Honouring nature's cycles with the Wheel of the Year

An annual rotation of seasonal festivals, the Wheel of the Year can teach us how to attune with nature and heal with her seasons.

By: The College of Psychic Studies.   Posted

The Wheel of the Year is an annual rotation of seasonal festivals. This ancient calendar recalls traditional practices and beliefs that far predate Christianity. It has as much to teach us now about living in harmony with nature as it did in ancient times.

The symbolism of Sabbats

Seasonal changes were extremely significant in the days when we cultivated crops and reared our own livestock. We lived by the cycles of nature. These cycles were marked by the Pagan Wheel of the Year. This calendar celebrates four seasons punctuated by eight Sabbats: two equinoxes, two solstices and four cross-quarter days. Each of these Sabbats has its own symbolic and spiritual significance.

Yule is Winter Solstice in the Pagan Wheel of the Year. From the dark heart of winter, we yawn and stretch into Imbolc, the awakening of spring. Then it's time for Ostara, Spring Equinox, with its promise of new life. Energised by the rising warmth, we then dance and celebrate our way through fiery Beltane towards Litha, Summer Solstice, as the sun reaches its zenith. The harvest, with all its fruitful abundance, begins at Lughnasadh (Lammas). It peaks at Mabon, the Autumn Equinox. The days then darken through Samhain as the veil between worlds grows thin. And then we find ourselves once more in the thick of winter at Yule. And so the cycle continues.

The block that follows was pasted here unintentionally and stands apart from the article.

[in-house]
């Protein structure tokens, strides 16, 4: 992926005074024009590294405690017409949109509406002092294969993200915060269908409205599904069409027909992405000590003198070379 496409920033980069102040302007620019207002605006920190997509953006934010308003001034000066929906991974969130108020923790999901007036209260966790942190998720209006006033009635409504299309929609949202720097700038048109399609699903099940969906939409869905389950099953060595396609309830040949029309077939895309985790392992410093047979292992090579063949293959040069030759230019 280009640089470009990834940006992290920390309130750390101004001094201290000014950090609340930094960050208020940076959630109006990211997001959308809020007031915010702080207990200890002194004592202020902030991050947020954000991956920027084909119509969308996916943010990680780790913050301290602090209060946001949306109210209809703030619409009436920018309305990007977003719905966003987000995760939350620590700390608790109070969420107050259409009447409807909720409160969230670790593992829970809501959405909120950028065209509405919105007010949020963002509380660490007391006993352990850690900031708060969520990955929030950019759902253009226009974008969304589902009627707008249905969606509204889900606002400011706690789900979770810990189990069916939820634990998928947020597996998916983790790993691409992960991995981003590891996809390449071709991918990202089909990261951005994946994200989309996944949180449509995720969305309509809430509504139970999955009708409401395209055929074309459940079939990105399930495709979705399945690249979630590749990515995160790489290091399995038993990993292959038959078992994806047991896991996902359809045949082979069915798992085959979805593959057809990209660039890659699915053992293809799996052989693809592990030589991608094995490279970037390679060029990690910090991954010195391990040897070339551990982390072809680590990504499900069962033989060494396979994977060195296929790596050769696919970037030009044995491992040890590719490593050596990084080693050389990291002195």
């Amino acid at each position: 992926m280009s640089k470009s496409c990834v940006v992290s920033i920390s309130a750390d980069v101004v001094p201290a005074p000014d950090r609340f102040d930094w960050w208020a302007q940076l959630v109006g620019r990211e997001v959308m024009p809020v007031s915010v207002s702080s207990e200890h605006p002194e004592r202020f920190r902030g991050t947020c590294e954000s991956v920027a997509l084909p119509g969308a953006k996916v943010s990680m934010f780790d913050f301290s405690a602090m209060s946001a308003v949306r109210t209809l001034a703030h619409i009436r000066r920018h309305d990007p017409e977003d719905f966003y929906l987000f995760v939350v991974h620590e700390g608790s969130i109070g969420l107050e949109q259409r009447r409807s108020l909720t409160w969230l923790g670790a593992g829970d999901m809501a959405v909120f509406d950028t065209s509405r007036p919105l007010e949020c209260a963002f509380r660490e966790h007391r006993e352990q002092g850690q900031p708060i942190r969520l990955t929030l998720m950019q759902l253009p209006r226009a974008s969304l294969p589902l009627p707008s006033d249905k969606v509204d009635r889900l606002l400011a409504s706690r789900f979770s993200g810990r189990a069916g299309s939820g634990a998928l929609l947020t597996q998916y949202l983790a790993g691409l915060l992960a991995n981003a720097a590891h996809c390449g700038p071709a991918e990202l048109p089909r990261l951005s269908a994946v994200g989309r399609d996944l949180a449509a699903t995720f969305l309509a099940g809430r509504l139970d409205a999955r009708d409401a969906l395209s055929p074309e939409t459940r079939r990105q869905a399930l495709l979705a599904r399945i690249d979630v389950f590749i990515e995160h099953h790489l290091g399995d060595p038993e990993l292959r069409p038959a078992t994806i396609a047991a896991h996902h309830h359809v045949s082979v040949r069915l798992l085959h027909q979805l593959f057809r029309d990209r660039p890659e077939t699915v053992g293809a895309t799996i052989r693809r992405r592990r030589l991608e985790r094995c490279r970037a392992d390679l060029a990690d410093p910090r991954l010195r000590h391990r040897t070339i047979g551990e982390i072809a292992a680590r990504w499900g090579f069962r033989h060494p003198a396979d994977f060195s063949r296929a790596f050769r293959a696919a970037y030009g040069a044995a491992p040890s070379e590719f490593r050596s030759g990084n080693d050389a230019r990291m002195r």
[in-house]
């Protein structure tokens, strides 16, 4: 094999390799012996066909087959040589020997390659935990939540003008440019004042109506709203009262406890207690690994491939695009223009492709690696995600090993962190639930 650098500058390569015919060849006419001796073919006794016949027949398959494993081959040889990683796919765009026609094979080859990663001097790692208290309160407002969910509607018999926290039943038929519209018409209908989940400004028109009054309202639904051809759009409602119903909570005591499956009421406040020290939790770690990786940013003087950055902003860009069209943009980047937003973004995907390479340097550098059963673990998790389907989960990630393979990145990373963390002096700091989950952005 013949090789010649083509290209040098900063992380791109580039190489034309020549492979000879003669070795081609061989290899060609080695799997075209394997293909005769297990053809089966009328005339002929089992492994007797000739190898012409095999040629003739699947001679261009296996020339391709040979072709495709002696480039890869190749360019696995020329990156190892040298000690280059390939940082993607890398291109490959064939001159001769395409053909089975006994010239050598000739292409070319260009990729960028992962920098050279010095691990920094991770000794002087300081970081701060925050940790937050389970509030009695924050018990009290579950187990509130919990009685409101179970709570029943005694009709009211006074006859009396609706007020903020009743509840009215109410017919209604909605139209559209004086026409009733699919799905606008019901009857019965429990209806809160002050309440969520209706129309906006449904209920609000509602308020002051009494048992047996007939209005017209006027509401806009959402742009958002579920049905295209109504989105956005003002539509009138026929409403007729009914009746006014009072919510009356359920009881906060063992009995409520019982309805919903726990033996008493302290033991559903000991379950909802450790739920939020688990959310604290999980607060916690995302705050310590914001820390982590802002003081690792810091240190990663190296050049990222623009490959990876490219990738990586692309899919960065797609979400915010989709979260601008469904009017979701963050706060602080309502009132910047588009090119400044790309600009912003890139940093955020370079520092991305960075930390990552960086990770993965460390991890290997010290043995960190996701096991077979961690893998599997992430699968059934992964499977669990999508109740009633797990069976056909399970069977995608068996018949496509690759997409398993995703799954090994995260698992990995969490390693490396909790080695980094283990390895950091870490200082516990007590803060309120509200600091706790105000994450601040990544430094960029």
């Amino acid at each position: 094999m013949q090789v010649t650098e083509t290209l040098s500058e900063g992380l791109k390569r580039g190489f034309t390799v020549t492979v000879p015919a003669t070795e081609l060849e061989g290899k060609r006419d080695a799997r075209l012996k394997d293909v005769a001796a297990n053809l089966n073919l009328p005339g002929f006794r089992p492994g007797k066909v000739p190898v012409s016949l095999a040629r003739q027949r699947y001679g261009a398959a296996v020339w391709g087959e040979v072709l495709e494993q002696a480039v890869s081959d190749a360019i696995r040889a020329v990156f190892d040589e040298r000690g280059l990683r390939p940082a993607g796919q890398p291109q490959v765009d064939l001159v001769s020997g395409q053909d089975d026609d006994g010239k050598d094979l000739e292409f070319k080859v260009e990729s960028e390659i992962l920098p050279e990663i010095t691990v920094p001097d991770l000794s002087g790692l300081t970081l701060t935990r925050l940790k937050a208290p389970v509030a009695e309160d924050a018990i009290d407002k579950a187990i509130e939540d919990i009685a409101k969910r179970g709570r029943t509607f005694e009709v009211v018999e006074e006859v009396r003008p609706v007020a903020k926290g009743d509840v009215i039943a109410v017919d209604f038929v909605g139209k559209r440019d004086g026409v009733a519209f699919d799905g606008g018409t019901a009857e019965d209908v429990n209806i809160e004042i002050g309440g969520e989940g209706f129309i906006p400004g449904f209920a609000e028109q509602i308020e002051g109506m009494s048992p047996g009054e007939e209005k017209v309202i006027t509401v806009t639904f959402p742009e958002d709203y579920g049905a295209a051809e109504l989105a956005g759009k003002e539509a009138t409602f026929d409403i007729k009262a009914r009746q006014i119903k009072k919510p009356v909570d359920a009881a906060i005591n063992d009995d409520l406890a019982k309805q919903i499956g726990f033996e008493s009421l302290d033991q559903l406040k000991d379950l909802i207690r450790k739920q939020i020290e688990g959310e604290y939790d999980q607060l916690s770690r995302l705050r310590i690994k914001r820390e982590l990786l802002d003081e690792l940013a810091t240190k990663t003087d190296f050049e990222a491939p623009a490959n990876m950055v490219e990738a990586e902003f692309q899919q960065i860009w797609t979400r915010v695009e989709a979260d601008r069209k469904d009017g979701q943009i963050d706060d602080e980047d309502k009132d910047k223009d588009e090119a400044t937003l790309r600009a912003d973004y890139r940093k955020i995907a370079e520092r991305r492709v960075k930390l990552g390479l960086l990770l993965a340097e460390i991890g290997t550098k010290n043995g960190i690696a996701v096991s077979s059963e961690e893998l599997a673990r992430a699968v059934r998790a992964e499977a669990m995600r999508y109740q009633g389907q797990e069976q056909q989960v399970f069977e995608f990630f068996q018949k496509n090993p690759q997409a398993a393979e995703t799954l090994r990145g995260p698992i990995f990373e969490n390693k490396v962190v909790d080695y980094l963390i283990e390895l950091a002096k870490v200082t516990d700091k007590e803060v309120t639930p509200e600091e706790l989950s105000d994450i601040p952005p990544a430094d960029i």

A natural alignment

The Pagan Wheel of the Year beautifully honours the earth's natural polarities – life and death, order and chaos, dark and light. It teaches us that one can't exist without the other, that everything is poised within nature's intuitive balance. Just as the earth moves through her cycles, so too do we. 

During the darkness of Yule, we withdraw for deep internal work, self-reflection and healing, while at Litha, we step out to blossom beneath the sun and enjoy the fruit of life. Perhaps we can view the Wheel as a spiral, celebrating a continuous renewal and transformation of ourselves and our planet each year.

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